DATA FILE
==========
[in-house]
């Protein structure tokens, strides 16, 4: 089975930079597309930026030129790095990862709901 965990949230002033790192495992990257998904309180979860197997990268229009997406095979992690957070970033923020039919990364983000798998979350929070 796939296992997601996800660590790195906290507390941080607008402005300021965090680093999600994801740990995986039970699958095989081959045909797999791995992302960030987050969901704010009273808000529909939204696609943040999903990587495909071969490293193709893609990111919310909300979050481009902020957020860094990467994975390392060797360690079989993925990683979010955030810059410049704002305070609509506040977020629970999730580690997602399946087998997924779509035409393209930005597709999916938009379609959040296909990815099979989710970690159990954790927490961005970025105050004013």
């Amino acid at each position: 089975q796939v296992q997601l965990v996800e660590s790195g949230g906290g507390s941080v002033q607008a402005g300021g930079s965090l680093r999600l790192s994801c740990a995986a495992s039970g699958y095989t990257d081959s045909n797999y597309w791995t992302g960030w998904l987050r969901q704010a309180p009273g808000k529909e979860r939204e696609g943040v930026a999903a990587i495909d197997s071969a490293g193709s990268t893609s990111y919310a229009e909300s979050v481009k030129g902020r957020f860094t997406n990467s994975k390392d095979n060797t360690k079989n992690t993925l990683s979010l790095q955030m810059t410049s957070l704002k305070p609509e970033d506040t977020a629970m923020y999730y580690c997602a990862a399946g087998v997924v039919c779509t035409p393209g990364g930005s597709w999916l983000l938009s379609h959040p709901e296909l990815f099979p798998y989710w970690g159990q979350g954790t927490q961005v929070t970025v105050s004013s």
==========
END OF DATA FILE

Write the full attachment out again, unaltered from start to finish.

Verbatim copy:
[in-house]
């Protein structure tokens, strides 16, 4: 089975930079597309930026030129790095990862709901 965990949230002033790192495992990257998904309180979860197997990268229009997406095979992690957070970033923020039919990364983000798998979350929070 796939296992997601996800660590790195906290507390941080607008402005300021965090680093999600994801740990995986039970699958095989081959045909797999791995992302960030987050969901704010009273808000529909939204696609943040999903990587495909071969490293193709893609990111919310909300979050481009902020957020860094990467994975390392060797360690079989993925990683979010955030810059410049704002305070609509506040977020629970999730580690997602399946087998997924779509035409393209930005597709999916938009379609959040296909990815099979989710970690159990954790927490961005970025105050004013």
């Amino acid at each position: 089975q796939v296992q997601l965990v996800e660590s790195g949230g906290g507390s941080v002033q607008a402005g300021g930079s965090l680093r999600l790192s994801c740990a995986a495992s039970g699958y095989t990257d081959s045909n797999y597309w791995t992302g960030w998904l987050r969901q704010a309180p009273g808000k529909e979860r939204e696609g943040v930026a999903a990587i495909d197997s071969a490293g193709s990268t893609s990111y919310a229009e909300s979050v481009k030129g902020r957020f860094t997406n990467s994975k390392d095979n060797t360690k079989n992690t993925l990683s979010l790095q955030m810059t410049s957070l704002k305070p609509e970033d506040t977020a629970m923020y999730y580690c997602a990862a399946g087998v997924v039919c779509t035409p393209g990364g930005s597709w999916l983000l938009s379609h959040p709901e296909l990815f099979p798998y989710w970690g159990q979350g954790t927490q961005v929070t970025v105050s004013s």